When my second brother Danny was born in 1990, I was very upset. Furthermore, when the third one who is short and fat like me, Donny, was born six years later, I was infuriated. “What is this?” I asked my mother. “I wanted a Diana or a Daisy but not a Donny! Why another brother? And why do you have to have the D and the N in all our names?” Anyway, now Danny and Donny have become like spices in an Indian dish. Without them my life just would not be “life” anymore and I can clearly see myself sitting, yawning and killing mosquitoes if these two mischievous brothers were not there.
In my teen years, I started to work in the media and performed in about nine television advertisements, music videos, hosted a cartoon show and did several works for the print media. My father also pressured me to start working and from the age of sixteen, I started teaching students. The number of students has risen over the years and currently I have about ten young kids calling me “Sir”. Now I realize why he had always deliberately pushed me to do hard work, to teach students, earn my own money, burn my own money, ride local busses and so on. These were done to teach me the hardships of life so that later I can enjoy the pleasure of success.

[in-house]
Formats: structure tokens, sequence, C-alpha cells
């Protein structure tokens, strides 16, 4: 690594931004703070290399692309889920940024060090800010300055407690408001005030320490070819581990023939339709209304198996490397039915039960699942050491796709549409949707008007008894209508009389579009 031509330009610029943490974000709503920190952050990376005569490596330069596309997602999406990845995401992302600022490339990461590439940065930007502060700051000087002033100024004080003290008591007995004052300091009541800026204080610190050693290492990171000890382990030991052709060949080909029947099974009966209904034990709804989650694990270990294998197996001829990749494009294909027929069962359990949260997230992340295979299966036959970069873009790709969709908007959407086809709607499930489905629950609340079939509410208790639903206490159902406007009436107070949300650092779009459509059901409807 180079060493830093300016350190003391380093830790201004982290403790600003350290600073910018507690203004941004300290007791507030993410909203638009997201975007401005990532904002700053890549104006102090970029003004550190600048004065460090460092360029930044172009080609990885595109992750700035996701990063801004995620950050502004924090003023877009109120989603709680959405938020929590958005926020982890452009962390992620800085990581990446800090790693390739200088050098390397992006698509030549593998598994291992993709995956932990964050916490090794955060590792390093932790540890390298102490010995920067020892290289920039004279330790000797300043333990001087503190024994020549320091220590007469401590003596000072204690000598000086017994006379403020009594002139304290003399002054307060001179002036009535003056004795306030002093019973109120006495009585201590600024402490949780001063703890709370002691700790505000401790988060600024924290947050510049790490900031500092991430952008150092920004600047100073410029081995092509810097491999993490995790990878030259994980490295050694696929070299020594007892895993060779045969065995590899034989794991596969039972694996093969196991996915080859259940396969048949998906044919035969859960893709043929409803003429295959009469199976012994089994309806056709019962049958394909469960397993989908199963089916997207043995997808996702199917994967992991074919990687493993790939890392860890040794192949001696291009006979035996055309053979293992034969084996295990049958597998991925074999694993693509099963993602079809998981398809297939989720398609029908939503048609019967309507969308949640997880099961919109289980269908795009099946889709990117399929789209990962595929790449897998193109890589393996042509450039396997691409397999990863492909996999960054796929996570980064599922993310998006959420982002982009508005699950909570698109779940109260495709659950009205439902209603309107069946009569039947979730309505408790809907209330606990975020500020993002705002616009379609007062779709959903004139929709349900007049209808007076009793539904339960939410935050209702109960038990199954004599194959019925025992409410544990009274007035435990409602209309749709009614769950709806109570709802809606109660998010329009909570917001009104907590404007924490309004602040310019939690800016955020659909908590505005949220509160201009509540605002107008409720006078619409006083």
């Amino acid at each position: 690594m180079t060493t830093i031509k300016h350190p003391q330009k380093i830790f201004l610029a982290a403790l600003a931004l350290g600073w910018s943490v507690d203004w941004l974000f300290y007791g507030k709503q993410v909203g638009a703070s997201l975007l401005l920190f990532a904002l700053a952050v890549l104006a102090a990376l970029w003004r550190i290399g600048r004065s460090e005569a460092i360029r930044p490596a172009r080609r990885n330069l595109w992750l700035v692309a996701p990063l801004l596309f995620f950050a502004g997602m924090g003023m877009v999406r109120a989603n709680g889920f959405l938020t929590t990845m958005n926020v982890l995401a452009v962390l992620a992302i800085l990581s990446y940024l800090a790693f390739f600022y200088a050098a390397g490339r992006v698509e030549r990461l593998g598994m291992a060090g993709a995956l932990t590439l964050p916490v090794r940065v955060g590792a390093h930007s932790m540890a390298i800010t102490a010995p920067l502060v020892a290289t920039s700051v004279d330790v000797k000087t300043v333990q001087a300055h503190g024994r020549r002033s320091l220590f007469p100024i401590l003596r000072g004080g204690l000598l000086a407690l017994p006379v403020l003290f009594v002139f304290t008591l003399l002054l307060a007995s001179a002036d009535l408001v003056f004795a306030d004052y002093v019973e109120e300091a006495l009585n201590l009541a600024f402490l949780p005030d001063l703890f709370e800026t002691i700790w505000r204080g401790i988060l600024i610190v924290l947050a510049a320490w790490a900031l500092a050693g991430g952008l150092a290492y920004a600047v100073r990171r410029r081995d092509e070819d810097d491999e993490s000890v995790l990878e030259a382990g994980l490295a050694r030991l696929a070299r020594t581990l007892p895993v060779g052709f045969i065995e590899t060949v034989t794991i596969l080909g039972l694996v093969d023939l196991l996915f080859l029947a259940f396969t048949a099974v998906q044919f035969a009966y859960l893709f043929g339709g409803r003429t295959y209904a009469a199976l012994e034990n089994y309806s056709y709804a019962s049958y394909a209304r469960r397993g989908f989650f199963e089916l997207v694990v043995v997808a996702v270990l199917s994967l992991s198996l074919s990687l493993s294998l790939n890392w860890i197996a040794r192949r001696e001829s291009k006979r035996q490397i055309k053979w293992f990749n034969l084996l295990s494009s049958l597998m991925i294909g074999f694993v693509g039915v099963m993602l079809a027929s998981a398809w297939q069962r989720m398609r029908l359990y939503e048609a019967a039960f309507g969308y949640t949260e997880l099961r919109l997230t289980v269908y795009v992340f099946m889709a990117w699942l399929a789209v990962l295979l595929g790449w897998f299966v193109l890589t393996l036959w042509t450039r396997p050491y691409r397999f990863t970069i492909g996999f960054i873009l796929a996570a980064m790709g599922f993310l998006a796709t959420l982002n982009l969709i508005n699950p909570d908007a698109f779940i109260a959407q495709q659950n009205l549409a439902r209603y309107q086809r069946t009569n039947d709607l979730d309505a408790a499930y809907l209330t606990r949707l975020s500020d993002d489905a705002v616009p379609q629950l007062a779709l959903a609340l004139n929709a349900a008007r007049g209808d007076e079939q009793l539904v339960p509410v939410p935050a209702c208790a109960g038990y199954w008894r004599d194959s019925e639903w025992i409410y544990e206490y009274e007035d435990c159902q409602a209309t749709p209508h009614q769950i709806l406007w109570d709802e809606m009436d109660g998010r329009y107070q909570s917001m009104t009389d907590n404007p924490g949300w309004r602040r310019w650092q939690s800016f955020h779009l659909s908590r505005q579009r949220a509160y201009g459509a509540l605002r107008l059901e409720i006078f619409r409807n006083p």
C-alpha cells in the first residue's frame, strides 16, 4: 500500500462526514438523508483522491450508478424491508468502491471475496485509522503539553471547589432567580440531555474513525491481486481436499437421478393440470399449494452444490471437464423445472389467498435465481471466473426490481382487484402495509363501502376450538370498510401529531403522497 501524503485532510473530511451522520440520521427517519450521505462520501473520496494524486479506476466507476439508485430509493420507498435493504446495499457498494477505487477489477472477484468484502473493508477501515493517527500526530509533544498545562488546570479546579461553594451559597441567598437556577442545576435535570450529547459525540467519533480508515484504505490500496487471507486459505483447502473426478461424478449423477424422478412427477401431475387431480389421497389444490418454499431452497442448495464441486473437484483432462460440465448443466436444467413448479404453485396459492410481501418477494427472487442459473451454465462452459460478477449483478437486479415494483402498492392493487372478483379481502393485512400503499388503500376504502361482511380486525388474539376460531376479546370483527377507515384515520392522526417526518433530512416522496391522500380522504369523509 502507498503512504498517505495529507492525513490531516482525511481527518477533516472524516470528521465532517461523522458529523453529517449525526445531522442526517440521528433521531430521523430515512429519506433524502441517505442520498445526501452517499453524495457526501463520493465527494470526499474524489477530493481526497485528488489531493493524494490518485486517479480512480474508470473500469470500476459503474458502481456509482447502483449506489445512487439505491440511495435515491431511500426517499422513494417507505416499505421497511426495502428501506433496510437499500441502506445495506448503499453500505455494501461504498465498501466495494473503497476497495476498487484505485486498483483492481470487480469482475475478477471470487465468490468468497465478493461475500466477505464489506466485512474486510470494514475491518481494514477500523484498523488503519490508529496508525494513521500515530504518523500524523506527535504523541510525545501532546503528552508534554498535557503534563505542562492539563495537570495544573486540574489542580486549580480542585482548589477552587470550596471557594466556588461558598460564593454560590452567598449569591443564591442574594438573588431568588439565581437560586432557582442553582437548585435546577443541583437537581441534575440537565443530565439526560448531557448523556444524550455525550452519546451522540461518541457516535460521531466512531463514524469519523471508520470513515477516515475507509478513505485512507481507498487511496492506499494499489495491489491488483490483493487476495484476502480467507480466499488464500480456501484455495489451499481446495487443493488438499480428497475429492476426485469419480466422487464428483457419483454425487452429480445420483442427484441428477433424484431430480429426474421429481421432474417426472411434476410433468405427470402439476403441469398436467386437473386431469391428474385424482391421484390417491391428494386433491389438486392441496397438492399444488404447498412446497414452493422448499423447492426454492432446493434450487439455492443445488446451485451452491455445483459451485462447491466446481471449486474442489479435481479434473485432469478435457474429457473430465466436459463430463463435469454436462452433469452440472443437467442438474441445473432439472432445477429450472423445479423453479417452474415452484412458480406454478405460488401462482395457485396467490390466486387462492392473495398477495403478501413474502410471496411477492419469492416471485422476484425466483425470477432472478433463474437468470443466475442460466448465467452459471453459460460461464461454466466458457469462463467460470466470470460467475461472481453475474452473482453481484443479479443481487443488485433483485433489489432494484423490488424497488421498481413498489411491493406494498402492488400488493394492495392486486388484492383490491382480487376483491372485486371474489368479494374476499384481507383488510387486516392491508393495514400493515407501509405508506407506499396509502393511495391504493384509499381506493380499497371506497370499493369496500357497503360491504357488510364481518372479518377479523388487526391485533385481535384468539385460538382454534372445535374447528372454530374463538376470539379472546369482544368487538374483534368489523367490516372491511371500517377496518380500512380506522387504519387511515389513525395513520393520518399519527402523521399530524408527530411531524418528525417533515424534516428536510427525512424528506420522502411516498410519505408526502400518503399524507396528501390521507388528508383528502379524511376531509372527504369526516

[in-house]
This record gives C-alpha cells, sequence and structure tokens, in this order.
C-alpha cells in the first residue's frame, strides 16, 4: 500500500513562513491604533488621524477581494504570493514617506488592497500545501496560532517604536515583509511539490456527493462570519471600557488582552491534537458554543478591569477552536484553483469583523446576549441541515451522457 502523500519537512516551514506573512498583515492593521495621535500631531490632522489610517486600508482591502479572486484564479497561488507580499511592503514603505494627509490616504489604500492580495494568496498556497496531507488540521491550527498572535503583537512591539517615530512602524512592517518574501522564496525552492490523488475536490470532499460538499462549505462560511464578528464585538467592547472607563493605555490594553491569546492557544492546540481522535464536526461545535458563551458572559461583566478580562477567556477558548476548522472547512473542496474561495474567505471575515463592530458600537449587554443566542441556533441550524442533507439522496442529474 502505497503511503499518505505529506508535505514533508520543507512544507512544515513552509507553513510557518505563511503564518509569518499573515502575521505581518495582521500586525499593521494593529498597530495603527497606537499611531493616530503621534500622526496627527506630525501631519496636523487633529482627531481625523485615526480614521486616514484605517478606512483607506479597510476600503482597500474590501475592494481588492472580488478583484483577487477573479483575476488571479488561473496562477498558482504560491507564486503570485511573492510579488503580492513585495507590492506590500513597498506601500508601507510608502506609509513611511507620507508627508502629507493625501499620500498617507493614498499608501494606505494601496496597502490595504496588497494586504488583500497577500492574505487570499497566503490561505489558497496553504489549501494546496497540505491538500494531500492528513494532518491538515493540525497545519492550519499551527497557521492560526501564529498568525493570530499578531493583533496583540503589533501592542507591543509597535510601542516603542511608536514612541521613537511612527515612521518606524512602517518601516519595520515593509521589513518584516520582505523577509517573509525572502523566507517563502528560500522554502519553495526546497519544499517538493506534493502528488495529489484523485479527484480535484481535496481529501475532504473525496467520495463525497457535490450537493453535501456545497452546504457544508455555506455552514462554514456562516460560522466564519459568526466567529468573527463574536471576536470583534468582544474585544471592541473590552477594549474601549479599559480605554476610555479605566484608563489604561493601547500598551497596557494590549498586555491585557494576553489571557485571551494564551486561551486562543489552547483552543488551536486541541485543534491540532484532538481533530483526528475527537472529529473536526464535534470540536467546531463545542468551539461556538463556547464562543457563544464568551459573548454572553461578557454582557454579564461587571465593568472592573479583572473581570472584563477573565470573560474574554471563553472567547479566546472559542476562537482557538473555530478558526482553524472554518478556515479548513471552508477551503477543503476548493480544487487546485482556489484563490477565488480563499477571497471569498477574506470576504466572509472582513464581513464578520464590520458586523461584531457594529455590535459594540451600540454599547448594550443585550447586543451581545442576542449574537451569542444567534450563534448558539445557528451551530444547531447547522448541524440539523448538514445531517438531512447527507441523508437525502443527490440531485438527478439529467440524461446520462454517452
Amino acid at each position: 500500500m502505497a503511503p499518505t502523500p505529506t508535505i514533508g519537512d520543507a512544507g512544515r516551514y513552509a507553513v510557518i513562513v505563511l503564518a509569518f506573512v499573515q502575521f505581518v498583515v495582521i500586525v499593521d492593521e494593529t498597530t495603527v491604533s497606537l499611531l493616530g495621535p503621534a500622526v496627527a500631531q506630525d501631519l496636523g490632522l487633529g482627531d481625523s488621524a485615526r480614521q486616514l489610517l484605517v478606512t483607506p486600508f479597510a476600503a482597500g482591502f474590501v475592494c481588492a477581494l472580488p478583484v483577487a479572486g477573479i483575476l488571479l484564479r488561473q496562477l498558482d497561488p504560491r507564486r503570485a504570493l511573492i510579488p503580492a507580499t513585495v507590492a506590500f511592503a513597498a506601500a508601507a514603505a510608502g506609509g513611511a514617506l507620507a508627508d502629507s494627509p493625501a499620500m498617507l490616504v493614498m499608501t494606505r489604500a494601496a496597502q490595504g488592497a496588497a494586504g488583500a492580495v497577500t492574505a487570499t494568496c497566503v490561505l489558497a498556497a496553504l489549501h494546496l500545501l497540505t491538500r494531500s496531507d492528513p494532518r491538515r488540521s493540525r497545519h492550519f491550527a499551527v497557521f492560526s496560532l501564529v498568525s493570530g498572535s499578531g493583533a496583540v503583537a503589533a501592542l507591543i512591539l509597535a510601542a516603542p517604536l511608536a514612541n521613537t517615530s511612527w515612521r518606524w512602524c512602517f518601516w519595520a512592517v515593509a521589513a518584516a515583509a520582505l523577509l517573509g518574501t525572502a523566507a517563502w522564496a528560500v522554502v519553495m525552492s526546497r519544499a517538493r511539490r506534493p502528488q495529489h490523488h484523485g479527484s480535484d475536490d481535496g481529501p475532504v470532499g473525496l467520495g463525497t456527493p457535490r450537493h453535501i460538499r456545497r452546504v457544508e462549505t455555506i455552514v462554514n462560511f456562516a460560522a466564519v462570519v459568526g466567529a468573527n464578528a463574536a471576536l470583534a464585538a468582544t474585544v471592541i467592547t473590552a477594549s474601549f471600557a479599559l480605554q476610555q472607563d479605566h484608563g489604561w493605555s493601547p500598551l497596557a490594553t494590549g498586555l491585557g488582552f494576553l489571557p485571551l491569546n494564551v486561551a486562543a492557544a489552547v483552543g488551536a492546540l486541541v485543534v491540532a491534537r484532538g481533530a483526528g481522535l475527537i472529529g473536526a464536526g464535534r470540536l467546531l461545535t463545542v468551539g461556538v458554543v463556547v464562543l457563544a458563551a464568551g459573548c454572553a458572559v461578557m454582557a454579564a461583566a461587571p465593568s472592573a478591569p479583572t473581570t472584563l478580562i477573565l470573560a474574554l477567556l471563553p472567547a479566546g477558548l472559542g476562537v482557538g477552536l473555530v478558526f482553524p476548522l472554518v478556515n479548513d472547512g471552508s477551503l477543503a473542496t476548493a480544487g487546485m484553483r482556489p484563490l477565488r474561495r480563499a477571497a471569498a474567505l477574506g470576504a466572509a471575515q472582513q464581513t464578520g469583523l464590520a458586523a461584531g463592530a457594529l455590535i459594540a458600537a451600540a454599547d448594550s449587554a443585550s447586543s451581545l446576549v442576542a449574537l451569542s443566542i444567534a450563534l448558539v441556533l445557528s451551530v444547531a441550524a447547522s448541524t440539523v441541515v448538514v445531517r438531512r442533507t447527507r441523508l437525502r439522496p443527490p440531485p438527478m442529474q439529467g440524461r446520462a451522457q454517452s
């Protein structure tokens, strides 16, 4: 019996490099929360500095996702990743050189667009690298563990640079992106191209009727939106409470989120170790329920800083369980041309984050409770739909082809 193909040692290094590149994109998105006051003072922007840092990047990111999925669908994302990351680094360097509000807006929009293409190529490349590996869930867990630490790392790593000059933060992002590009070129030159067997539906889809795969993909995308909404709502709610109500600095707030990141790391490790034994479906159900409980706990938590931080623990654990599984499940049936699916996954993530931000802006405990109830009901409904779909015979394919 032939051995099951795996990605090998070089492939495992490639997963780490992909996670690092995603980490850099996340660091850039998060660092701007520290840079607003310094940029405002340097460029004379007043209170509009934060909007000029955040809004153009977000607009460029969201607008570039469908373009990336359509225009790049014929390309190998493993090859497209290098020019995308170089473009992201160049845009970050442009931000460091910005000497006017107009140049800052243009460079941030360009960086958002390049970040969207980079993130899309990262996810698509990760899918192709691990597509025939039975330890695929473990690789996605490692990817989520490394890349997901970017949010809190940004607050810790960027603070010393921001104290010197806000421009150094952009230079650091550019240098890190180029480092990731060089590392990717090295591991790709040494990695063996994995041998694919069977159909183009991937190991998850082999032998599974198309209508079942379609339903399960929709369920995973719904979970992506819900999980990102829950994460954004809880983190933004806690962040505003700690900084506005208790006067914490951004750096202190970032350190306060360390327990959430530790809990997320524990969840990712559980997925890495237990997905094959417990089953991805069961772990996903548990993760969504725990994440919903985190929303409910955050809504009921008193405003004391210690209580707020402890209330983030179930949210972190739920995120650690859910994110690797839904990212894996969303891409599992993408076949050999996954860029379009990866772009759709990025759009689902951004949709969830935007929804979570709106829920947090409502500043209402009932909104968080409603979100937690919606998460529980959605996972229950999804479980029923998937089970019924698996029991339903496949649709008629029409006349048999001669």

But when everything was going astray over the next couple of years, two great things happened in my life. One, I fell in love with this wonderful girl right before I was supposed to join a university; and secondly, I joined my university, ULAB. She is and will always be my true love and hopefully we shall marry as soon as both of us have jobs with decent salaries to support ourselves. After this guardian angel came into my life, everything changed for my betterment and once again I began to enjoy life. With constant support from this girl, my parents and ULAB, I once again became one of the very best. I became focused. I now dream to become the greatest film-maker in the history of Bangladesh. I have learned that success is to be measured not by the position that someone has reached in his life, but instead by the obstacles which he has overcome while trying to succeed. My life is on the positive side. I forever loved my teachers and now I love my university. As a result, I have been recently awarded full scholarship with stipend, which is the highest honor given by the university. For all these reasons, today the sun shines brightly after the rain and I can see glimpses of heaven right here on this earth. There have been many ups and downs in my life, but now I look at it as a very interesting life. Life has been good so far, but as someone once said, “Miles to go before I sleep, and miles to go”, I realize that more exciting events full of pain, joy, laughter or sorrow are still to come. Till then, I just cherish the love I have and cherish the life I live.
(The writer is a 3rd year student of ULAB, dept. of Media Studies and Journalism and he has dedicated the article to his teacher and mentor, Dr. Kazi Anis Ahmed)